Cover

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Title Page, Copyright, Dedication

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Contents

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pp. vii-viii

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Acknowledgments

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pp. ix-x

My work on this book has benefited from the help and support of many individuals, institutions, and research facilities. At Indiana University, where this study was conceived, I wish to thank my mentor, Jean C. Robinson, who inspired, trained, and guided me, as well as the university’s librarians, who aided me in hunting down needed materials. ...

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Introduction

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pp. xi-xxii

This book examines a perennial political question: Are women citizens, and if so, how can they speak and act together politically? Recent research in the area of gender and politics has started to shed light on the questions of when and how women participate in political terms. ...

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1. The Body, Writing, and Citizenship Rights

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pp. 1-18

Before I turn to analyzing how three specific types of women’s writing— high feminist literature (chap. 2), popular women’s magazines (chap. 3), and feminist reviews (chap. 4)—helped create an alternative social space for women to gather information and exchange experiences about female sexuality and reproductive rights in postwar France, ...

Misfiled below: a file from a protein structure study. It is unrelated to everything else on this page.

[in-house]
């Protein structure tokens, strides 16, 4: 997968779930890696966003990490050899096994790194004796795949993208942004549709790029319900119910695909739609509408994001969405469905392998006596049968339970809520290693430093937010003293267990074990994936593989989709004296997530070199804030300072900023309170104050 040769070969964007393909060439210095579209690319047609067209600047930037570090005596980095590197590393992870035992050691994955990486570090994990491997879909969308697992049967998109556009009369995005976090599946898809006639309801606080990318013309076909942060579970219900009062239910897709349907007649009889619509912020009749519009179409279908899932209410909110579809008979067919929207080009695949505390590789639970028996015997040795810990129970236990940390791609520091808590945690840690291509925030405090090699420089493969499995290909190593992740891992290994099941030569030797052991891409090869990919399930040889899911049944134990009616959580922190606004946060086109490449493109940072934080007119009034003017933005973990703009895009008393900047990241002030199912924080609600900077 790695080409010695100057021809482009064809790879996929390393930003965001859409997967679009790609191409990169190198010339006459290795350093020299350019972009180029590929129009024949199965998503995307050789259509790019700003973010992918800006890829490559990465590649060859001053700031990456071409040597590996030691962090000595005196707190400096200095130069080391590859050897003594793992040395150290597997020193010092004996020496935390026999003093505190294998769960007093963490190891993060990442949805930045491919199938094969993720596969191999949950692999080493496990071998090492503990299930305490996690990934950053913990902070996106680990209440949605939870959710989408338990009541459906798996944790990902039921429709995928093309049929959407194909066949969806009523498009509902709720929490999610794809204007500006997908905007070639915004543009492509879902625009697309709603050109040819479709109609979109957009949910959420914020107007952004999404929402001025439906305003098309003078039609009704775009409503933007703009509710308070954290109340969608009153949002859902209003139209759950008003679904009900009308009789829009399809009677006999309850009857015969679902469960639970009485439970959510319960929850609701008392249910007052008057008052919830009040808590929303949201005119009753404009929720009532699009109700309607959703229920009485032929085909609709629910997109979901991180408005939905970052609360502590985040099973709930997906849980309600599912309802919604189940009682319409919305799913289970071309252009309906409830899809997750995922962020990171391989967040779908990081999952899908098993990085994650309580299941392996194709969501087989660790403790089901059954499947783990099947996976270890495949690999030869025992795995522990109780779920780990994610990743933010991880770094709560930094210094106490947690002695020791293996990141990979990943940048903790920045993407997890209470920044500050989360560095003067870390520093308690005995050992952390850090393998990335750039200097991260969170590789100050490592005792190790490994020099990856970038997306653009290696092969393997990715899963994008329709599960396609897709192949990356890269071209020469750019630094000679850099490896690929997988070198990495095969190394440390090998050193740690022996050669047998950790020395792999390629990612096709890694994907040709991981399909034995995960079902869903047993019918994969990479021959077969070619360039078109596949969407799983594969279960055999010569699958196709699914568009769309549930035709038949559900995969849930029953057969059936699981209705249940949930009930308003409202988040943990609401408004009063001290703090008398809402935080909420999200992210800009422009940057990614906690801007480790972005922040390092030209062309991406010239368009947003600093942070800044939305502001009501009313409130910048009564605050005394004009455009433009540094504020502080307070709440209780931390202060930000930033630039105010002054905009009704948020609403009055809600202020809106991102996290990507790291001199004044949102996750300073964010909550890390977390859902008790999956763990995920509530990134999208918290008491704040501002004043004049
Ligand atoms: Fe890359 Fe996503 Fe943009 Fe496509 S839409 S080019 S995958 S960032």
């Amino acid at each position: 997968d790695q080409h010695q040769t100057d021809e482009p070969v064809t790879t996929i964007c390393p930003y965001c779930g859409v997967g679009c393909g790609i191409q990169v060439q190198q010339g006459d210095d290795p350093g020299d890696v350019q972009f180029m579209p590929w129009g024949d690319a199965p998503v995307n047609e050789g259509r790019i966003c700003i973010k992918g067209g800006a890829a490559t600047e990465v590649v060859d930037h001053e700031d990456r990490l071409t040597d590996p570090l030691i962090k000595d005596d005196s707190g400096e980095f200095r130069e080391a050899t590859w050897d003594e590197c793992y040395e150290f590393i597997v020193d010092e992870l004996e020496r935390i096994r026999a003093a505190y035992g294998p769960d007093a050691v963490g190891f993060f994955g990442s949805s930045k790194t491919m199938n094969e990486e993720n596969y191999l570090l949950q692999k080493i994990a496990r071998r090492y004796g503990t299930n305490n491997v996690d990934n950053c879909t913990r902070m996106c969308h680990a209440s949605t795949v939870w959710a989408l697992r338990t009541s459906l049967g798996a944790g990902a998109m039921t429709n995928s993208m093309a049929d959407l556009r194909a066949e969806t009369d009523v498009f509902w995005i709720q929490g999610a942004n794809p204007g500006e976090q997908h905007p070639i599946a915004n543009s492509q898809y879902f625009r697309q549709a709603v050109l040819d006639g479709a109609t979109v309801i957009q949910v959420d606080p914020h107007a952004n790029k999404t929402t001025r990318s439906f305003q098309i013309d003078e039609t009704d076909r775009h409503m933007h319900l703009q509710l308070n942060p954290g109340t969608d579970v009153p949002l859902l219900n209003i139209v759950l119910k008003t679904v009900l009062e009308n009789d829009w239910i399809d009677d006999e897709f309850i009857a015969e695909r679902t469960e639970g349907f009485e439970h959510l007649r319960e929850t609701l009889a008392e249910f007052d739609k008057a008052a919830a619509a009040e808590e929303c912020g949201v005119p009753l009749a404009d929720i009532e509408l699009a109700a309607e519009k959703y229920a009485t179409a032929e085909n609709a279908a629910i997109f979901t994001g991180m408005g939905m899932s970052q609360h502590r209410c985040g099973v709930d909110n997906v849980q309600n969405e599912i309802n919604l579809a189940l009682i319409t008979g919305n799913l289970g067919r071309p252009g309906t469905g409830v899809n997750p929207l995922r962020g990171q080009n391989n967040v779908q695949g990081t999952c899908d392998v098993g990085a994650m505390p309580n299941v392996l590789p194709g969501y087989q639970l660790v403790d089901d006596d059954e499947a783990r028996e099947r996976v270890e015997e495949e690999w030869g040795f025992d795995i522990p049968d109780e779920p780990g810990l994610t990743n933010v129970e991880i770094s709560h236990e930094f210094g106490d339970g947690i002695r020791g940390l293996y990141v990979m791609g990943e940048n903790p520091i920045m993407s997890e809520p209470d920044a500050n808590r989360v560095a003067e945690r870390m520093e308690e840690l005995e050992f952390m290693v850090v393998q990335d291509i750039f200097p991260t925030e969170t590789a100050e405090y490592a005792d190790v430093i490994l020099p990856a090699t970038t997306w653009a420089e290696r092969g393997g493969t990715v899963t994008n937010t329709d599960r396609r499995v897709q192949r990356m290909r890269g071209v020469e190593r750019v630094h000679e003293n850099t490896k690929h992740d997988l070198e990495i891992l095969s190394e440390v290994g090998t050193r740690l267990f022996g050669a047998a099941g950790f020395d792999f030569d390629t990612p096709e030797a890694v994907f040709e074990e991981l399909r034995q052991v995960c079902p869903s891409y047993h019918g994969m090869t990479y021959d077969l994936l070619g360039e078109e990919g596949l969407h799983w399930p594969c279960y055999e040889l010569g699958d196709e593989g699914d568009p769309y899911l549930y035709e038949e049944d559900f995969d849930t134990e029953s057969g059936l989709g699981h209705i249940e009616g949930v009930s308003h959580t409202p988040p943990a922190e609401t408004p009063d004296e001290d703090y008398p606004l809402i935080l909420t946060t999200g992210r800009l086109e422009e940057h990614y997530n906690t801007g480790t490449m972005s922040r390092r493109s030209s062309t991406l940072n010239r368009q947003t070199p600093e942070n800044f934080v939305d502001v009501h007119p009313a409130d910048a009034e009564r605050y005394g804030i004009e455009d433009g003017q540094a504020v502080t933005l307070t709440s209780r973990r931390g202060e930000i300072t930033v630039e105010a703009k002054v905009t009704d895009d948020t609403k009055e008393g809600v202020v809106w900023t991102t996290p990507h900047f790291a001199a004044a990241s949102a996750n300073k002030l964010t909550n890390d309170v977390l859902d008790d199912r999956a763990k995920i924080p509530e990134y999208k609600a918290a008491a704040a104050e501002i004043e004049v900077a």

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2. Secondary Citizens

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pp. 19-34

This chapter examines how the French philosopher and novelist Simone de Beauvoir complicated and worked through projections of female corporeality in two of her major works, Le Deuxième sexe (1949) and Les Belles images (1966). My reading of these works presents Beauvoir as a feminist critic of French postwar consumer culture ...

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3. Citizen Consumers

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pp. 35-53

In November 1970, the women’s magazine Elle staged a unique publicity event outside Paris. The magazine’s staff organized a series of conferences or meetings, called a “Women’s General Assembly” (États généraux de la femme), with the objective to zero in on French women’s expectations for social change, ...

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4. Dissident Citizens

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pp. 54-70

On August 26, 1970, nine women trespassed at the Tomb of the Unknown Soldier underneath the Arc de Triomphe in Paris, where they laid a wreath in memory of the soldier’s unknown wife. (They had chosen this date because it marked the fiftieth anniversary of women’s right to vote in the United States.) ...

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Conclusion

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pp. 71-76

My main point in writing this study was to show how women’s writing has contributed to feminist political contestations that have challenged the abstract concept of citizenship to include women’s rights in postwar France. The feminist political contestations I examined are exemplified in the political struggle for reproductive freedom, ...

Notes

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pp. 77-80

Bibliography

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pp. 81-98

Index

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pp. 99-102

About the Author, Publication Information

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